The Invisible Line: Three American Families and the Secret Journey from Black to White

The Invisible Line: Three American Families and the Secret Journey from Black to White

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by Daniel J. Sharfstein
     
 

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"The Invisible Line" shines light on one of the most important, but too often hidden, aspects of American history and culture. Sharfstein's narrative of three families negotiating America's punishing racial terrain is a must read for all who are interested in the construction of race in the United States."
—Annette Gordon-Reed, Pulitzer Prize winning

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Overview

"The Invisible Line" shines light on one of the most important, but too often hidden, aspects of American history and culture. Sharfstein's narrative of three families negotiating America's punishing racial terrain is a must read for all who are interested in the construction of race in the United States."
—Annette Gordon-Reed, Pulitzer Prize winning author of The Hemingses of Monticello

In America, race is a riddle. The stories we tell about our past have calcified into the fiction that we are neatly divided into black or white. It is only with the widespread availability of DNA testing and the boom in genealogical research that the frequency with which individuals and entire families crossed the color line has become clear.

In this sweeping history, Daniel J. Sharfstein unravels the stories of three families who represent the complexity of race in America and force us to rethink our basic assumptions about who we are. The Gibsons were wealthy landowners in the South Carolina backcountry who became white in the 1760s, ascending to the heights of the Southern elite and ultimately to the U.S. Senate. The Spencers were hardscrabble farmers in the hills of Eastern Kentucky, joining an isolated Appalachian community in the 1840s and for the better part of a century hovering on the line between white and black. The Walls were fixtures of the rising black middle class in post-Civil War Washington, D.C., only to give up everything they had fought for to become white at the dawn of the twentieth century. Together, their interwoven and intersecting stories uncover a forgotten America in which the rules of race were something to be believed but not necessarily obeyed.

Defining their identities first as people of color and later as whites, these families provide a lens for understanding how people thought about and experienced race and how these ideas and experiences evolved-how the very meaning of black and white changed-over time. Cutting through centuries of myth, amnesia, and poisonous racial politics, The Invisible Line will change the way we talk about race, racism, and civil rights.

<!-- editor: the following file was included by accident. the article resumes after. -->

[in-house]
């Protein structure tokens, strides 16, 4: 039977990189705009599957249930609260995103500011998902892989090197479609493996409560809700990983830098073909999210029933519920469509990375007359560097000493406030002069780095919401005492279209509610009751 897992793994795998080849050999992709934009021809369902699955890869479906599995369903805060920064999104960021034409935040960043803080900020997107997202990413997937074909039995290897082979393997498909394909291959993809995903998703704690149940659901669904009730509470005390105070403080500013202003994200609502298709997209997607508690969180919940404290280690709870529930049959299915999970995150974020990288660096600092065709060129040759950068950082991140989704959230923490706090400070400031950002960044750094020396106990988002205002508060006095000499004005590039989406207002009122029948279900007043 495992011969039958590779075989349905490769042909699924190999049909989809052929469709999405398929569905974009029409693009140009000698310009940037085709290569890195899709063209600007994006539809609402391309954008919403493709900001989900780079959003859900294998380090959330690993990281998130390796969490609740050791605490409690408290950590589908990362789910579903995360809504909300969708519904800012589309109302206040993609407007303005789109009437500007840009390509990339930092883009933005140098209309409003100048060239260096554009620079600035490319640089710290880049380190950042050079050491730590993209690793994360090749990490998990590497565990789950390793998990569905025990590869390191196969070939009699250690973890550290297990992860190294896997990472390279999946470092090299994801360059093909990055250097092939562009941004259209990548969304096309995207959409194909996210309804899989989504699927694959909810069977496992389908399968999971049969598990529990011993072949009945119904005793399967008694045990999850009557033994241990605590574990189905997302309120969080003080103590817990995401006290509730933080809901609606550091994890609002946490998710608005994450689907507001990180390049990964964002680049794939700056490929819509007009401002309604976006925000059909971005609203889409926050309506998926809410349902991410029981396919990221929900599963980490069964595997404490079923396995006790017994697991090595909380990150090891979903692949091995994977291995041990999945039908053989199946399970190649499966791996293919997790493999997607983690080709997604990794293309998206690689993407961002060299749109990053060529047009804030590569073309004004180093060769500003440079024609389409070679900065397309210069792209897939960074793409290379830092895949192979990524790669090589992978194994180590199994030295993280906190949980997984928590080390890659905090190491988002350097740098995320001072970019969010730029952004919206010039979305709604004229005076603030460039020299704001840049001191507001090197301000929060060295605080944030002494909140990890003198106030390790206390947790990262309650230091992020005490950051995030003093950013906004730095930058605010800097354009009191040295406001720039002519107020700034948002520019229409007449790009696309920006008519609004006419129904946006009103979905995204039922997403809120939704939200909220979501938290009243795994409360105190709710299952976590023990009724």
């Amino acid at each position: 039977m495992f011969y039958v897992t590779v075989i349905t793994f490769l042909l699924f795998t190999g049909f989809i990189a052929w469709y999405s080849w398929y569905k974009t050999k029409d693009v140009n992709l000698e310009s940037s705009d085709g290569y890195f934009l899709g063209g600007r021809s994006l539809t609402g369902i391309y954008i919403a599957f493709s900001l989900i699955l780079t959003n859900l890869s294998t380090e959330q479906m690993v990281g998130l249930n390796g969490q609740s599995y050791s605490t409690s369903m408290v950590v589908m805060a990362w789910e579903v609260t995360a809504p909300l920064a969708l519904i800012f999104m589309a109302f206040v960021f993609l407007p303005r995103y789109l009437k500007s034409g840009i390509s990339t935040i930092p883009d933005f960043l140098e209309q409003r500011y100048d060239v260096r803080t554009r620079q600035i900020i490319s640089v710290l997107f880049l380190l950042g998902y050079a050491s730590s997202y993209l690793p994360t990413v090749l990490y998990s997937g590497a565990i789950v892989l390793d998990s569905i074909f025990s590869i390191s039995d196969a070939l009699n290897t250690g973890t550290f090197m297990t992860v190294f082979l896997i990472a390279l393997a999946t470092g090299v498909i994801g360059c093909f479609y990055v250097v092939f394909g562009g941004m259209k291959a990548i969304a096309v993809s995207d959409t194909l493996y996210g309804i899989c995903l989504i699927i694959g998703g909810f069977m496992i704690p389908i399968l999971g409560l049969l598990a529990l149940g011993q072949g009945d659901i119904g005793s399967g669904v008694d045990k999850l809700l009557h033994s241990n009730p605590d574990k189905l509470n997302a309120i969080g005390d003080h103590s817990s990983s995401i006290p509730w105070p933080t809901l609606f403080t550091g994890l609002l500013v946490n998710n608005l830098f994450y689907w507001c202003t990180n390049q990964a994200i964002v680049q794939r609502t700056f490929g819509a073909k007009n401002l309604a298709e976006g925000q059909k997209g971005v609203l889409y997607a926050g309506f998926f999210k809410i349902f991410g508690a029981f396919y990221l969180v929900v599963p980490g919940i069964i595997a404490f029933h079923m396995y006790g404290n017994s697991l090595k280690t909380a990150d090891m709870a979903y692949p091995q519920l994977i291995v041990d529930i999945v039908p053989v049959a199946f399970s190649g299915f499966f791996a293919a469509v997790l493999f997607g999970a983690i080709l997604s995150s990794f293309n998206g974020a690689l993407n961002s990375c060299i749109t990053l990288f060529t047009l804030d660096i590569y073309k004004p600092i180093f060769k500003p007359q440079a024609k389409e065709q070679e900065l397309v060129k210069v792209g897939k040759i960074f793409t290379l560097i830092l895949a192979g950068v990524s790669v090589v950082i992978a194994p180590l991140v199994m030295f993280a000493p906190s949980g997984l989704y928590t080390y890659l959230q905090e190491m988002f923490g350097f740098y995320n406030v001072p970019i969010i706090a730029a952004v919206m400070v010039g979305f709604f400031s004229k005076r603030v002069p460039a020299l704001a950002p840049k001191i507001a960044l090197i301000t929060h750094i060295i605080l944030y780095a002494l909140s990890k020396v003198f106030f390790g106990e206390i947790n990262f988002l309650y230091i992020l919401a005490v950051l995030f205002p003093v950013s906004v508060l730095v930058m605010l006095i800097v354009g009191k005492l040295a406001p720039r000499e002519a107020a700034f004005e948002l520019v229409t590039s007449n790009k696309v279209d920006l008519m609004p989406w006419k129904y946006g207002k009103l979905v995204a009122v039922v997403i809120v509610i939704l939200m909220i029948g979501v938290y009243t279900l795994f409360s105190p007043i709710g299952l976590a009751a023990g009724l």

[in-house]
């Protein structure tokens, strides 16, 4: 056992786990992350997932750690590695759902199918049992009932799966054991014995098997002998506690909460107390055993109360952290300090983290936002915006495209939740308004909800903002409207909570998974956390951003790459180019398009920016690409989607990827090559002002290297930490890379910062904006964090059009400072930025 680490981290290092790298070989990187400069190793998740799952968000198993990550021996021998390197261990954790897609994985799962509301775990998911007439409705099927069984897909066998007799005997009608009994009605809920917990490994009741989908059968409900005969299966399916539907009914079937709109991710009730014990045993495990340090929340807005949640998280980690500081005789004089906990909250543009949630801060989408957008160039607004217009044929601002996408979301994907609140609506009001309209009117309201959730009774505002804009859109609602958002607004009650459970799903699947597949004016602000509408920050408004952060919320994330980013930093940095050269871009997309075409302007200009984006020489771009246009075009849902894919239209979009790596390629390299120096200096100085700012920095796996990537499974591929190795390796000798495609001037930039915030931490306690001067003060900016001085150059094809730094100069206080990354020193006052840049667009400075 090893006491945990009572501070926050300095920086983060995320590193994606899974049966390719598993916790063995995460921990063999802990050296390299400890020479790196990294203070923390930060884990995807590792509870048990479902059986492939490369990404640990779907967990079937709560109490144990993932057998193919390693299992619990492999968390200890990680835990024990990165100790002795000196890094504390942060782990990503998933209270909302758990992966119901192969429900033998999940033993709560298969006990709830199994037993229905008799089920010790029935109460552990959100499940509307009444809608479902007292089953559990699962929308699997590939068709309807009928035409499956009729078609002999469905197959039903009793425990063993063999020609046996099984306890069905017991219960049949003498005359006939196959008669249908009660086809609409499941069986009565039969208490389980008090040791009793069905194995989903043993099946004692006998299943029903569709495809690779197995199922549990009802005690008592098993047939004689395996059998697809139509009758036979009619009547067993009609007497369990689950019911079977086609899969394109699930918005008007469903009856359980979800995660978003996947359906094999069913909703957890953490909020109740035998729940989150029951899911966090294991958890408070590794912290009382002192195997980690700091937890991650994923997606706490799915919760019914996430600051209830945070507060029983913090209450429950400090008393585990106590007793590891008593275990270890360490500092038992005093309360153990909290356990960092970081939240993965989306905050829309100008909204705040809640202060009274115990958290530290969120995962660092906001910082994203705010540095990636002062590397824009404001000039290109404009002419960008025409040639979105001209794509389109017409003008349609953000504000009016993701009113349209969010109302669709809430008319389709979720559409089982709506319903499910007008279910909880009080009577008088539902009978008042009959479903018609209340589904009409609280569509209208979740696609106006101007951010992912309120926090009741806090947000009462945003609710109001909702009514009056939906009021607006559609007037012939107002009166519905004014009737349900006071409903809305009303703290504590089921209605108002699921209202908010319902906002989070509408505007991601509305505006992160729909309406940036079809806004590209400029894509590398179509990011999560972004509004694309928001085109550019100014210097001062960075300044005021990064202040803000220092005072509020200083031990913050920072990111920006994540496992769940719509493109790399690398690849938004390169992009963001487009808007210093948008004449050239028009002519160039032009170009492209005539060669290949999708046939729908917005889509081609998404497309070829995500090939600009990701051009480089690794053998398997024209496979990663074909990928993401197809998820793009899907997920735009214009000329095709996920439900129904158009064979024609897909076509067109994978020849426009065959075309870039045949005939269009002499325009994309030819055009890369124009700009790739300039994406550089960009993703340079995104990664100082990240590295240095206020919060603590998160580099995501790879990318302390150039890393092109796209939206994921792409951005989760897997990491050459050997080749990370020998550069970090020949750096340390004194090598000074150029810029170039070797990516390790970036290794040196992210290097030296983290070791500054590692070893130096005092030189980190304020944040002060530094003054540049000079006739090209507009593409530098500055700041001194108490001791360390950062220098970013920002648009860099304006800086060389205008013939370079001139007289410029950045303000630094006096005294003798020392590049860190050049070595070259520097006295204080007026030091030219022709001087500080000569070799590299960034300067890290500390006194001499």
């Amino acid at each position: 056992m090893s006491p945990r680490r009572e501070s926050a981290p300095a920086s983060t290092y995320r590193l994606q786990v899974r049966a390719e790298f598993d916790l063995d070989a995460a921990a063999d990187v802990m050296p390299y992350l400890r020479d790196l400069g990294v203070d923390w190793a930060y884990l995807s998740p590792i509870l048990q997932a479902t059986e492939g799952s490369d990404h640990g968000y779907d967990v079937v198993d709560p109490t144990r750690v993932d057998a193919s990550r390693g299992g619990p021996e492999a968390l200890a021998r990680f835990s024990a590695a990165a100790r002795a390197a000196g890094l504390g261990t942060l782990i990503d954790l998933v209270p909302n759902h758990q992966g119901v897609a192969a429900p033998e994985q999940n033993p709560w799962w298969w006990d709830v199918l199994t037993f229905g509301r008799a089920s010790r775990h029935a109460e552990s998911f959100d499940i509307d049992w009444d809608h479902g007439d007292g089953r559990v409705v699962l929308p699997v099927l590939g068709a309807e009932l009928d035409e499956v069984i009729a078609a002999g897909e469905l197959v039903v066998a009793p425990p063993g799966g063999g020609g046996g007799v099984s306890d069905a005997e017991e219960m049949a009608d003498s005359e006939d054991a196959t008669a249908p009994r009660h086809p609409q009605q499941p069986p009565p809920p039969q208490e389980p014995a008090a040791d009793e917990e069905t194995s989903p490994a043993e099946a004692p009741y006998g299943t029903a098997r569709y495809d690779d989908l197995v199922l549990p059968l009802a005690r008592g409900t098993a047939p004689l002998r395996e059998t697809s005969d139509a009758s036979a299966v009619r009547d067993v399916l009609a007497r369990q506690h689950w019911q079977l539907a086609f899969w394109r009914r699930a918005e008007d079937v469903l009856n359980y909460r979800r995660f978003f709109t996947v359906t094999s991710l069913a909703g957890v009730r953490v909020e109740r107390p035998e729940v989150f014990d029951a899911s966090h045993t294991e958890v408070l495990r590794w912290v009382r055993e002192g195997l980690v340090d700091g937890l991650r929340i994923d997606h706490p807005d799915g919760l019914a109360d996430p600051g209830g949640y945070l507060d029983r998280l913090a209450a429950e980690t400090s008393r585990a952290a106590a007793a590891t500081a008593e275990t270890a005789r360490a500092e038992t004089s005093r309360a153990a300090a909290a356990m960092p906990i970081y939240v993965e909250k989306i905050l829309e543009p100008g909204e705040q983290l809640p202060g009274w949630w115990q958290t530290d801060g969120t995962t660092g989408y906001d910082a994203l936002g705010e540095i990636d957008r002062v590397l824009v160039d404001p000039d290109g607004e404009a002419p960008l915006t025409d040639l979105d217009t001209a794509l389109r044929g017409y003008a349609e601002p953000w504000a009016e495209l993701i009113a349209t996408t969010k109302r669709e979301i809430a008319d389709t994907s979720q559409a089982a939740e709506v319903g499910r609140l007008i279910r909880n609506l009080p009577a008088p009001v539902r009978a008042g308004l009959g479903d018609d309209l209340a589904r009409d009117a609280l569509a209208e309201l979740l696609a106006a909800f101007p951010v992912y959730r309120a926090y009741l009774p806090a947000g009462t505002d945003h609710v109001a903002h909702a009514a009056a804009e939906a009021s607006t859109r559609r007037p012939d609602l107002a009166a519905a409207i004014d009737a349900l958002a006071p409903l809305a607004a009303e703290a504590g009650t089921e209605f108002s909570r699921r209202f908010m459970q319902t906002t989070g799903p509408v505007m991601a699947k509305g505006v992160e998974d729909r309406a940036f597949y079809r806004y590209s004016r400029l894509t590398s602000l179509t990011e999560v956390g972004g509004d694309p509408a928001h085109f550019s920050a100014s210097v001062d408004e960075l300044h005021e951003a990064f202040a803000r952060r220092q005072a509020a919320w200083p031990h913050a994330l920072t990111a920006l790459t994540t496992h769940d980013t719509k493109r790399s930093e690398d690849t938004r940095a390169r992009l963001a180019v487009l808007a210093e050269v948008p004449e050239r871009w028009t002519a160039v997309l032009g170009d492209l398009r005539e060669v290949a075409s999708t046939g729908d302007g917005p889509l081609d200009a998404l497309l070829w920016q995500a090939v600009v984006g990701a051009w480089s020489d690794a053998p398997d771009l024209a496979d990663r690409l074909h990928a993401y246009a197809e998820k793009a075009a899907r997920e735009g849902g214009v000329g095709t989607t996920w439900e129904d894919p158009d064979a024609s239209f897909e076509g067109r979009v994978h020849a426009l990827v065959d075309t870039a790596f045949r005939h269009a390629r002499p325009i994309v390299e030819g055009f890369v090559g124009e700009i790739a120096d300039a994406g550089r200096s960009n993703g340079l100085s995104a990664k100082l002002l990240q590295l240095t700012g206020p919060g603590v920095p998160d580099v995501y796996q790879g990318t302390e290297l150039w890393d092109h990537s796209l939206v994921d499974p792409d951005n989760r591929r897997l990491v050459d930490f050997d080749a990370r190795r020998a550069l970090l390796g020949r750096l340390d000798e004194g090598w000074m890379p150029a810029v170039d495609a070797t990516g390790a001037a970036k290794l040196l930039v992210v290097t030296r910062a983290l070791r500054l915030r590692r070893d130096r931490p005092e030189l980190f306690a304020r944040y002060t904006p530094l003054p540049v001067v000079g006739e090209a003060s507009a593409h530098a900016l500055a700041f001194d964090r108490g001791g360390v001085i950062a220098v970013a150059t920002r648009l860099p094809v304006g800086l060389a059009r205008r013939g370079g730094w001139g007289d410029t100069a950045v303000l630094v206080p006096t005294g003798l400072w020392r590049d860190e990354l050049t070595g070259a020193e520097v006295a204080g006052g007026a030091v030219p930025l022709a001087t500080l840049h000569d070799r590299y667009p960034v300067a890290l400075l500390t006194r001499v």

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Editorial Reviews

Library Journal
The story of the wealthy Gibsons of Colonial South Carolina, the farming Spencers of 19th-century Kentucky, and the middle-class Walls of post-Civil War Washington, DC, and each family's shifting self-identity from black to white.
Raymond Arsenault
In an illuminating and aptly titled book, The Invisible Line, Daniel J. Sharfstein demonstrates that African-Americans of mixed ancestry have been crossing the boundaries of color and racial identity since the early colonial era…Sharfstein documents this persistent racial fluidity by painstakingly reconstructing the history of three families. In a dizzying array of alternating chapters, he presents the personal and racial stories of the Gibsons, the Spencers and the Walls. The result is an astonishingly detailed rendering of the variety and complexity of racial experience in an evolving national culture moving from slavery to segregation to civil rights.
—The New York Times

Product Details

ISBN-13:
9781594202827
Publisher:
Penguin Publishing Group
Publication date:
02/17/2011
Pages:
416
Product dimensions:
6.10(w) x 9.30(h) x 1.50(d)
Age Range:
18 Years

What People are saying about this

David K. Shipler
�Deeply intertwined in the American story of race are these stories of camouflaged families and their passages across the color line. Daniel Sharfstein disentangles them with eloquence and compassion, opening a hidden chapter of history that offers new insights into the country's struggle to overcome.�--(David K. Shipler, author of A Country of Strangers: Blacks and Whites in America)
Annette Gordon-Reed
"The Invisible Line" shines light on one of the most important, but too often hidden, aspects of American history and culture; how families traveled back and forth across supposedly fixed racial categories. Deeply researched and elegantly presented, Sharfstein's narrative of three families negotiating America's punishing racial terrain is a must read for all who are interested in the construction of race in the United States.� --(Annette Gordon-Reed, Pulitzer Prize winning author of The Hemingses of Monticello)
Bliss Broyard
�The Invisible Line is a powerful indictment of one of America�s most enduring myths: that black and white are separate and meaningful racial categories. Drawing upon little- known racial identity trials and extensive genealogical and historical research, Daniel Sharfstein brings sharply to life the stories of three families who over the course of three centuries journeyed from black to white. Written with a novelist�s eye for fascinating characters and a rich sense of place and a scholar�s precision and panoramic perspective, The Invisible Line makes visible the shifting artificial nature of the �color line� and its dire, life-changing consequences. Read this book if you want to understand the roots of our knotted racial history. Read this book if you hope to untangle it.� --(Bliss Broyard, author of ONE DROP)